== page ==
The next performer is scheduled to be Nicole Reynolds (EPK). She was born into a family of Pittsburgh steelworkers and it comes through in the social consciousness in her music. It also comes through in the links on her website with information on mountain top removal, food not bombs, and progressive news sources.
So, of the first group of performers, Rachel Sage, Bobbie Lancaster and Shannon Wurst are probably my favorites. I'll see how I do with the second group later on.
Each month, provides an opportunity to reflect on the past month as well as hope and plan for the next. June has been a long hard month. Various conferences and family circumstances have taken a lot of time and energy, unfortunately, the billable hours have been lacking. This coming month brings us Social Web Week Connecticut 2010. This will be a weeklong collection of events in New Haven, July 10-16. The goal of Social Web Week is “to bring people together in CT to explore how best to use the social web to improve our quality of life.”
Later in July will be the Falcon Ridge Folk Festival. This is a festival that I’ve been going to since the early nineties. We camp out at a farm, and spend days sitting in the sun, and occasional thunderstorm or worse, listening to music.
I am pretty excited about both events, and so I start off the month, like I try to start each month with the old childhood invocation of good luck, “Rabbit, Rabbit, Rabbit”.
It was a cold January day on a remote highway in Idaho. A young man stopped to help other travelers who were trapped in an overturned truck. As the man was working to rescue them, another car skidded off the road and struck him at highway speed. That man was Lee Penn Sky.
On that grey day, Lee almost lost his life and nearly lost his leg; what he did lose was his fear. Until this day, Lee had been a prolific songwriter but never stepped from behind the shelter of a band into the spotlight himself. The risk of stepping into the spotlight seemed to pale in comparison to nearly losing his life.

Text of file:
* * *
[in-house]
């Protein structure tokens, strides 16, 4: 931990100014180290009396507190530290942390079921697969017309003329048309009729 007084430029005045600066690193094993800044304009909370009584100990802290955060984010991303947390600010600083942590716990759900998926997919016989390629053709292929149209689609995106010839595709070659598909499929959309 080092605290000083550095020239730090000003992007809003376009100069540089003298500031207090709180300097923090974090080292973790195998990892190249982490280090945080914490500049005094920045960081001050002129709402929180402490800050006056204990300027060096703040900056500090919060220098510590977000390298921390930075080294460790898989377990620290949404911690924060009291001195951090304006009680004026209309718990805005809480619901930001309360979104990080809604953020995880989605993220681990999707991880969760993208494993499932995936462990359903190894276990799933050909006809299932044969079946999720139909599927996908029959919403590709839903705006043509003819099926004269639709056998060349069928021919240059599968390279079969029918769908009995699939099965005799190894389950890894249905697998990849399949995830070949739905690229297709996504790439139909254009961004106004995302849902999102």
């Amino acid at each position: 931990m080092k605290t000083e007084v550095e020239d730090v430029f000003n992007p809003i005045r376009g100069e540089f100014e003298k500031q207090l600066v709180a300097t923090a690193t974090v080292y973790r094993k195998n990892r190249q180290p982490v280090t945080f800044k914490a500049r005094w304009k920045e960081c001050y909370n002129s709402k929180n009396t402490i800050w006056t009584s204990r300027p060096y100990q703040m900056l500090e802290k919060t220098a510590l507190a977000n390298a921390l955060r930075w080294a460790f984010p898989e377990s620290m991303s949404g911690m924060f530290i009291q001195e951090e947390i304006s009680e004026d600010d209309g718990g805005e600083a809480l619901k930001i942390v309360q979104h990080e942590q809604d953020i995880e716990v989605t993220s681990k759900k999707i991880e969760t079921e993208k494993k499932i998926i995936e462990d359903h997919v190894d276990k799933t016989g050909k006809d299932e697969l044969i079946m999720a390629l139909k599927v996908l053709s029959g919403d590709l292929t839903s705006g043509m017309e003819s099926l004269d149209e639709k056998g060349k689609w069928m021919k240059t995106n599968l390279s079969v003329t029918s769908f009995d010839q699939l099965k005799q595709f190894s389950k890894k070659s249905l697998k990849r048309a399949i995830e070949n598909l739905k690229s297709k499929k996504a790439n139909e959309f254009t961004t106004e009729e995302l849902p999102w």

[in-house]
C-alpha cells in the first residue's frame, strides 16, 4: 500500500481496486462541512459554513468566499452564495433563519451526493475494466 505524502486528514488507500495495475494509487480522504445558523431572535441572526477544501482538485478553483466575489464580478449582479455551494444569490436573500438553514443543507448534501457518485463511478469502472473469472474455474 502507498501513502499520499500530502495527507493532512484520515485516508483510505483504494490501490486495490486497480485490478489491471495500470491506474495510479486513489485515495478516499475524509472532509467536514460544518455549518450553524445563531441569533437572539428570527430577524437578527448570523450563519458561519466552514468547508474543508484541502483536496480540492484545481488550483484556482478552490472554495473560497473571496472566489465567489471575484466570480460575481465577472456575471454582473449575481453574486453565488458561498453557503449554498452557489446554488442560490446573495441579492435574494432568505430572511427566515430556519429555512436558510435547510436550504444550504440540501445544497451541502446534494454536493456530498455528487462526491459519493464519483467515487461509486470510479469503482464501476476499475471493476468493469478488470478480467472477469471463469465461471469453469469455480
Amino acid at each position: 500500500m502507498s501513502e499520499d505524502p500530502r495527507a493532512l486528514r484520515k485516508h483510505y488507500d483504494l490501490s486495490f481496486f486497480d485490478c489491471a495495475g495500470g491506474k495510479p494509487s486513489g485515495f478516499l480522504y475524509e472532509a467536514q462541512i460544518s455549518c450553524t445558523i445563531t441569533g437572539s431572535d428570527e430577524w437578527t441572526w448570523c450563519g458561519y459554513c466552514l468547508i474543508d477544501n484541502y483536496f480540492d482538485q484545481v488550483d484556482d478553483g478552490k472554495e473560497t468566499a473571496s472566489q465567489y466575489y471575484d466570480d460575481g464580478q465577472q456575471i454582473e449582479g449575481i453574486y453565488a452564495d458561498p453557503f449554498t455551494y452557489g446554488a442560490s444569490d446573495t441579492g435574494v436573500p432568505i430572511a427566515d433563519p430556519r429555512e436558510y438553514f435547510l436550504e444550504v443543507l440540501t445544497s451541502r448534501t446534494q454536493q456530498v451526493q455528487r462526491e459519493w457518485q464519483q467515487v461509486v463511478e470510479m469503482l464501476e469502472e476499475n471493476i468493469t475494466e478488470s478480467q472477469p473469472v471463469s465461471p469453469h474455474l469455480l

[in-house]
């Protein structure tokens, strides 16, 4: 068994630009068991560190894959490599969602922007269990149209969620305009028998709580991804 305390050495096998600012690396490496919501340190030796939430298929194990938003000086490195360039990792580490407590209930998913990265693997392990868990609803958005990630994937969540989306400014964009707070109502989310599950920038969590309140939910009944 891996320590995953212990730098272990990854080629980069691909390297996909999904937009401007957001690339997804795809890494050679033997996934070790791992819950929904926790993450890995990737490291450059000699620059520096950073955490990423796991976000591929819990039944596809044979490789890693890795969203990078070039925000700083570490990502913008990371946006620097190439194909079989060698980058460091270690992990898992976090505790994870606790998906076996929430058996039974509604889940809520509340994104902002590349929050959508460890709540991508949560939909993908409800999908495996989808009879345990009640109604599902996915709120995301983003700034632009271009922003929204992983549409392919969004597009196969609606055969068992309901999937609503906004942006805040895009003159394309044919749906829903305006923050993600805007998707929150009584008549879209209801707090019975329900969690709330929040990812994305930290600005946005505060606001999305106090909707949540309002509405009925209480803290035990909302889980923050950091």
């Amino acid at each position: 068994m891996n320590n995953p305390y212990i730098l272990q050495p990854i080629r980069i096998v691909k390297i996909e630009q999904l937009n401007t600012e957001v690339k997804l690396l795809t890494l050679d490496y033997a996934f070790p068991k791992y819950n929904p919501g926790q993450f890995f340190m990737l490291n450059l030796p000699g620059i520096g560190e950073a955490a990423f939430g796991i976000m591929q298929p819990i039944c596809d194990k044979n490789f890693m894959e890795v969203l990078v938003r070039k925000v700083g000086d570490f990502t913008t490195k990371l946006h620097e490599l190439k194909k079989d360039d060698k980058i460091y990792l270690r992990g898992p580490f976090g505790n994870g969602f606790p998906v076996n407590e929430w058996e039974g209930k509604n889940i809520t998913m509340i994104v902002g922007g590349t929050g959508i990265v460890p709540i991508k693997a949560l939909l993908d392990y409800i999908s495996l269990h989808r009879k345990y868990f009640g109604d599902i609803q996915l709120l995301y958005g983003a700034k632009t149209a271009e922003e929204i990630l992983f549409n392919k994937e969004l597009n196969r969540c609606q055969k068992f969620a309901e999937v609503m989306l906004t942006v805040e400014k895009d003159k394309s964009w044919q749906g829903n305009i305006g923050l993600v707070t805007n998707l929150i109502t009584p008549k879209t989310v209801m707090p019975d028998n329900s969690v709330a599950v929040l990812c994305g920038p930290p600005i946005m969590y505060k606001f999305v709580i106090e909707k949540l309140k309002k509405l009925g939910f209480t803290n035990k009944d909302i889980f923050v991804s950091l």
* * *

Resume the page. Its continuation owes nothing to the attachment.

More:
I’m always skeptical when I read stuff like this. It feels too much like someone is trying to sell me something useless. I wonder about the parts of the story untold. I think, “Yeah, right, but what about the rest of us?” We all have our hurdles; our accidents on the road to Damascus.
Yet, since I was going to listen to his submission to the Orient Lodge Music Review via Sonicbids, I figured I should try to give him a fair hearing. It didn’t take me long to change my opinion. His music is really about all of us.
It’s been about two months since I first listened to his music. I put it near the top of my list, but there have been some other really good musicians fighting for recognition as well, so it is only today that I am getting around to this review.
Perhaps it is all timing and now is the time to write the review. Over the last week or so, one of my mother’s best friends died. A cousin died. Our dog died. Yeah, it’s been one of those weeks. At the memorial for my mother’s friend, some of us talked about all that is going on in the world. The BP oil slick, global warming, and conservative activists judges on the Supreme Court more interested in rewriting over a century of jurisprudence to protect large corporations, shield them from accountability and give them greater say in our electoral process.